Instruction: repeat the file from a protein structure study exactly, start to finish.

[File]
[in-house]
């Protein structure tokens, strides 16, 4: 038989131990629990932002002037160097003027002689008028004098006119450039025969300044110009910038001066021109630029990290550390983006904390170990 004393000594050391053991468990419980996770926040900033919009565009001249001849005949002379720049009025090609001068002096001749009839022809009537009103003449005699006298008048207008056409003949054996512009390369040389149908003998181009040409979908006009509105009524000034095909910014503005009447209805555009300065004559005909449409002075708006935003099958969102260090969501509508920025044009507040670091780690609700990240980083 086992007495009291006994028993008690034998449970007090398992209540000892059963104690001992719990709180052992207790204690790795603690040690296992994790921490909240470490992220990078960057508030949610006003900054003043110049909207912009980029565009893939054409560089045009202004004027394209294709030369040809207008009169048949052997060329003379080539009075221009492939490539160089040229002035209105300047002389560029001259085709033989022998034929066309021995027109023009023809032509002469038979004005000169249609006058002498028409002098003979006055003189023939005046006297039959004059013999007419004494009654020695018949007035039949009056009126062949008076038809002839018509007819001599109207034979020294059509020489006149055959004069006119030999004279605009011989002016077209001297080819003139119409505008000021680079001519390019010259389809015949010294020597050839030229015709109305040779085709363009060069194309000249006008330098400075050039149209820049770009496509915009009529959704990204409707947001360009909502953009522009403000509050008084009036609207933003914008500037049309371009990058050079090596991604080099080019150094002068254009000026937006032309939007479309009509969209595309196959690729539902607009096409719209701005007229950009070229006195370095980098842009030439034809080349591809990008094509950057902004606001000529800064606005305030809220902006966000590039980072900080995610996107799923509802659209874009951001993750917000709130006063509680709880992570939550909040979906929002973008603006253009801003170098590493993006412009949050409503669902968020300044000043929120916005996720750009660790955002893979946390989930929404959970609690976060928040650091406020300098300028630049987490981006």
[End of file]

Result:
[in-house]
């Protein structure tokens, strides 16, 4: 038989131990629990932002002037160097003027002689008028004098006119450039025969300044110009910038001066021109630029990290550390983006904390170990 004393000594050391053991468990419980996770926040900033919009565009001249001849005949002379720049009025090609001068002096001749009839022809009537009103003449005699006298008048207008056409003949054996512009390369040389149908003998181009040409979908006009509105009524000034095909910014503005009447209805555009300065004559005909449409002075708006935003099958969102260090969501509508920025044009507040670091780690609700990240980083 086992007495009291006994028993008690034998449970007090398992209540000892059963104690001992719990709180052992207790204690790795603690040690296992994790921490909240470490992220990078960057508030949610006003900054003043110049909207912009980029565009893939054409560089045009202004004027394209294709030369040809207008009169048949052997060329003379080539009075221009492939490539160089040229002035209105300047002389560029001259085709033989022998034929066309021995027109023009023809032509002469038979004005000169249609006058002498028409002098003979006055003189023939005046006297039959004059013999007419004494009654020695018949007035039949009056009126062949008076038809002839018509007819001599109207034979020294059509020489006149055959004069006119030999004279605009011989002016077209001297080819003139119409505008000021680079001519390019010259389809015949010294020597050839030229015709109305040779085709363009060069194309000249006008330098400075050039149209820049770009496509915009009529959704990204409707947001360009909502953009522009403000509050008084009036609207933003914008500037049309371009990058050079090596991604080099080019150094002068254009000026937006032309939007479309009509969209595309196959690729539902607009096409719209701005007229950009070229006195370095980098842009030439034809080349591809990008094509950057902004606001000529800064606005305030809220902006966000590039980072900080995610996107799923509802659209874009951001993750917000709130006063509680709880992570939550909040979906929002973008603006253009801003170098590493993006412009949050409503669902968020300044000043929120916005996720750009660790955002893979946390989930929404959970609690976060928040650091406020300098300028630049987490981006």